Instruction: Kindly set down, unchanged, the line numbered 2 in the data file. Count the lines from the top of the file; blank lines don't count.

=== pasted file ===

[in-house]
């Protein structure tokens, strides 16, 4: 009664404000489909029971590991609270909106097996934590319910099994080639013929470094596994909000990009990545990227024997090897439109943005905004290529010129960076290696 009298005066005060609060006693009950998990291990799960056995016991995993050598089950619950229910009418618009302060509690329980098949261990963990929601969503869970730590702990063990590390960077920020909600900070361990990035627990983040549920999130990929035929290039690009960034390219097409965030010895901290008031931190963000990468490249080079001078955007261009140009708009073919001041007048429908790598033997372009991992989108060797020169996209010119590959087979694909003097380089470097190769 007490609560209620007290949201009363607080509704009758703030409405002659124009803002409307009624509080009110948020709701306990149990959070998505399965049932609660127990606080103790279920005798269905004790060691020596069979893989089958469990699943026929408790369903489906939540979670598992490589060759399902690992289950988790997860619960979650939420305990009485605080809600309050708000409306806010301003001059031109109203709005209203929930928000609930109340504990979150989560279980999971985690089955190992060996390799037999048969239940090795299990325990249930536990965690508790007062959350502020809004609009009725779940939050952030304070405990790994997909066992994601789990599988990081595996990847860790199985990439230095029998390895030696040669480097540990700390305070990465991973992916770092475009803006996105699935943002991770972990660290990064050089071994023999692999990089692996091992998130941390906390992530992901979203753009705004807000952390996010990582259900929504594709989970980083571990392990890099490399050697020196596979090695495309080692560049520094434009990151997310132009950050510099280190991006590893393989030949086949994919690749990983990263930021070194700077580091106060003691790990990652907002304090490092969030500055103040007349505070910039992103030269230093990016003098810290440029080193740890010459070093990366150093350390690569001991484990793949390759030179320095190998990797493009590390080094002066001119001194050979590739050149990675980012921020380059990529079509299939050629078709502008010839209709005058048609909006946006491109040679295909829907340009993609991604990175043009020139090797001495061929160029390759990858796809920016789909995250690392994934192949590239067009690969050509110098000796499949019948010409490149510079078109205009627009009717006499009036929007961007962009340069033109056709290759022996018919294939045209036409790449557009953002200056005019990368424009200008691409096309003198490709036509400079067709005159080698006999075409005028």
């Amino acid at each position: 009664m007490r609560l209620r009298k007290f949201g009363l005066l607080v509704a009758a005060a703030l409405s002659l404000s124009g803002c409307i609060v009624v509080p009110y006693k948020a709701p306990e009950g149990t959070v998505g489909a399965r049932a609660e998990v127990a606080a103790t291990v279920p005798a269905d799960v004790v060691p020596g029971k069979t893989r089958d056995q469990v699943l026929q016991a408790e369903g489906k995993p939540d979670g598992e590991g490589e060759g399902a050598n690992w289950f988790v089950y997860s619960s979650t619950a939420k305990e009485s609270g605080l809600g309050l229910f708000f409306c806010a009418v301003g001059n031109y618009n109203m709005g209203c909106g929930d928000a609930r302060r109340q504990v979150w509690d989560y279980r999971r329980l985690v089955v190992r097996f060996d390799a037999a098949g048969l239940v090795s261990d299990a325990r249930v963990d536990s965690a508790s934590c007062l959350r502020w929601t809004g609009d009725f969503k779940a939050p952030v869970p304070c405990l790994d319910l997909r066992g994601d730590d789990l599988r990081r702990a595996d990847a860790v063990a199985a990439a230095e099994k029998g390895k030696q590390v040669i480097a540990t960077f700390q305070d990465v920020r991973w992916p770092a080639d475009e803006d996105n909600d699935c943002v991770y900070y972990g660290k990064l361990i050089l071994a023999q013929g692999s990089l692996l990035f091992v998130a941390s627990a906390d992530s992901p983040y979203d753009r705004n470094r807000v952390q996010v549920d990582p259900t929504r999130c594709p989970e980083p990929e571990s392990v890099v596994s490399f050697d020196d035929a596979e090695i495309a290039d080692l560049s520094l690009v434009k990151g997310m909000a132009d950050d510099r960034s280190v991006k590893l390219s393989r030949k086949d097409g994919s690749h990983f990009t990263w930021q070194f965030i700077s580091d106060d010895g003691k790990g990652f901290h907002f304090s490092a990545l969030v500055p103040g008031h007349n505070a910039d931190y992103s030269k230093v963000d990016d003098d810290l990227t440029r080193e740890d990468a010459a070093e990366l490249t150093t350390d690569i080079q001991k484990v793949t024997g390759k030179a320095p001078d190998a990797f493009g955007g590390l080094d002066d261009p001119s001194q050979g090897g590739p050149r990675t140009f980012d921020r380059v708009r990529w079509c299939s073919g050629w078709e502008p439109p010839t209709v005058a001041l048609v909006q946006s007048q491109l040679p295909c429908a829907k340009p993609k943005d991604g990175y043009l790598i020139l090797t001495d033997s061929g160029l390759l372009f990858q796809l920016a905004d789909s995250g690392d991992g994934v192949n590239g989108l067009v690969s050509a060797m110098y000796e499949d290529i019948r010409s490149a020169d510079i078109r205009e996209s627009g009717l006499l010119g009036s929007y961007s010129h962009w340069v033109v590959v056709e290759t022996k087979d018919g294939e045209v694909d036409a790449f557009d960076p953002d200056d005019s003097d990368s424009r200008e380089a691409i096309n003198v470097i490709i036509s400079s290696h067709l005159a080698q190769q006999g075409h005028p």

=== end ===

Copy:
């Protein structure tokens, strides 16, 4: 009664404000489909029971590991609270909106097996934590319910099994080639013929470094596994909000990009990545990227024997090897439109943005905004290529010129960076290696 009298005066005060609060006693009950998990291990799960056995016991995993050598089950619950229910009418618009302060509690329980098949261990963990929601969503869970730590702990063990590390960077920020909600900070361990990035627990983040549920999130990929035929290039690009960034390219097409965030010895901290008031931190963000990468490249080079001078955007261009140009708009073919001041007048429908790598033997372009991992989108060797020169996209010119590959087979694909003097380089470097190769 007490609560209620007290949201009363607080509704009758703030409405002659124009803002409307009624509080009110948020709701306990149990959070998505399965049932609660127990606080103790279920005798269905004790060691020596069979893989089958469990699943026929408790369903489906939540979670598992490589060759399902690992289950988790997860619960979650939420305990009485605080809600309050708000409306806010301003001059031109109203709005209203929930928000609930109340504990979150989560279980999971985690089955190992060996390799037999048969239940090795299990325990249930536990965690508790007062959350502020809004609009009725779940939050952030304070405990790994997909066992994601789990599988990081595996990847860790199985990439230095029998390895030696040669480097540990700390305070990465991973992916770092475009803006996105699935943002991770972990660290990064050089071994023999692999990089692996091992998130941390906390992530992901979203753009705004807000952390996010990582259900929504594709989970980083571990392990890099490399050697020196596979090695495309080692560049520094434009990151997310132009950050510099280190991006590893393989030949086949994919690749990983990263930021070194700077580091106060003691790990990652907002304090490092969030500055103040007349505070910039992103030269230093990016003098810290440029080193740890010459070093990366150093350390690569001991484990793949390759030179320095190998990797493009590390080094002066001119001194050979590739050149990675980012921020380059990529079509299939050629078709502008010839209709005058048609909006946006491109040679295909829907340009993609991604990175043009020139090797001495061929160029390759990858796809920016789909995250690392994934192949590239067009690969050509110098000796499949019948010409490149510079078109205009627009009717006499009036929007961007962009340069033109056709290759022996018919294939045209036409790449557009953002200056005019990368424009200008691409096309003198490709036509400079067709005159080698006999075409005028």